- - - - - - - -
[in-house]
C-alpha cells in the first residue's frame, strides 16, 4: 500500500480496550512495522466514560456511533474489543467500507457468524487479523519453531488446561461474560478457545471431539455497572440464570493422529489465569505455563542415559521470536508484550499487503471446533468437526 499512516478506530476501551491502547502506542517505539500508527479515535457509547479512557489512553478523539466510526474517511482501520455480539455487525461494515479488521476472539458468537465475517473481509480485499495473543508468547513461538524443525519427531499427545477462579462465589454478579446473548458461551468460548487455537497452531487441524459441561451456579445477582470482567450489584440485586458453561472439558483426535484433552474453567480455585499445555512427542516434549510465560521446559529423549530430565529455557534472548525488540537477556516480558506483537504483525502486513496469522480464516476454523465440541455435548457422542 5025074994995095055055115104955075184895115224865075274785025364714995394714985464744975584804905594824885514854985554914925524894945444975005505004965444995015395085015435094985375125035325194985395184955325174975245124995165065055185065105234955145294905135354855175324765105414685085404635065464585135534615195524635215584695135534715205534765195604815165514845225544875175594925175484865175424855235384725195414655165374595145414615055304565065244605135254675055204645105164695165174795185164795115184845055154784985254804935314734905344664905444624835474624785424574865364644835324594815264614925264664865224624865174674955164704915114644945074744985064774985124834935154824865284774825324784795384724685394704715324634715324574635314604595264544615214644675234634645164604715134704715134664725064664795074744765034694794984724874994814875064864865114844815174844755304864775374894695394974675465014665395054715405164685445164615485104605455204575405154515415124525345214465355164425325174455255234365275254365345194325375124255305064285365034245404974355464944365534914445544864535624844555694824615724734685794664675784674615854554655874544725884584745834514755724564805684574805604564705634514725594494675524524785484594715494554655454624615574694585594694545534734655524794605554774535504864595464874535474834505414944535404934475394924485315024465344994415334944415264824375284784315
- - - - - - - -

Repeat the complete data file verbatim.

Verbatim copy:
[in-house]
C-alpha cells in the first residue's frame, strides 16, 4: 500500500480496550512495522466514560456511533474489543467500507457468524487479523519453531488446561461474560478457545471431539455497572440464570493422529489465569505455563542415559521470536508484550499487503471446533468437526 499512516478506530476501551491502547502506542517505539500508527479515535457509547479512557489512553478523539466510526474517511482501520455480539455487525461494515479488521476472539458468537465475517473481509480485499495473543508468547513461538524443525519427531499427545477462579462465589454478579446473548458461551468460548487455537497452531487441524459441561451456579445477582470482567450489584440485586458453561472439558483426535484433552474453567480455585499445555512427542516434549510465560521446559529423549530430565529455557534472548525488540537477556516480558506483537504483525502486513496469522480464516476454523465440541455435548457422542 5025074994995095055055115104955075184895115224865075274785025364714995394714985464744975584804905594824885514854985554914925524894945444975005505004965444995015395085015435094985375125035325194985395184955325174975245124995165065055185065105234955145294905135354855175324765105414685085404635065464585135534615195524635215584695135534715205534765195604815165514845225544875175594925175484865175424855235384725195414655165374595145414615055304565065244605135254675055204645105164695165174795185164795115184845055154784985254804935314734905344664905444624835474624785424574865364644835324594815264614925264664865224624865174674955164704915114644945074744985064774985124834935154824865284774825324784795384724685394704715324634715324574635314604595264544615214644675234634645164604715134704715134664725064664795074744765034694794984724874994814875064864865114844815174844755304864775374894695394974675465014665395054715405164685445164615485104605455204575405154515415124525345214465355164425325174455255234365275254365345194325375124255305064285365034245404974355464944365534914445544864535624844555694824615724734685794664675784674615854554655874544725884584745834514755724564805684574805604564705634514725594494675524524785484594715494554655454624615574694585594694545534734655524794605554774535504864595464874535474834505414944535404934475394924485315024465344994415334944415264824375284784315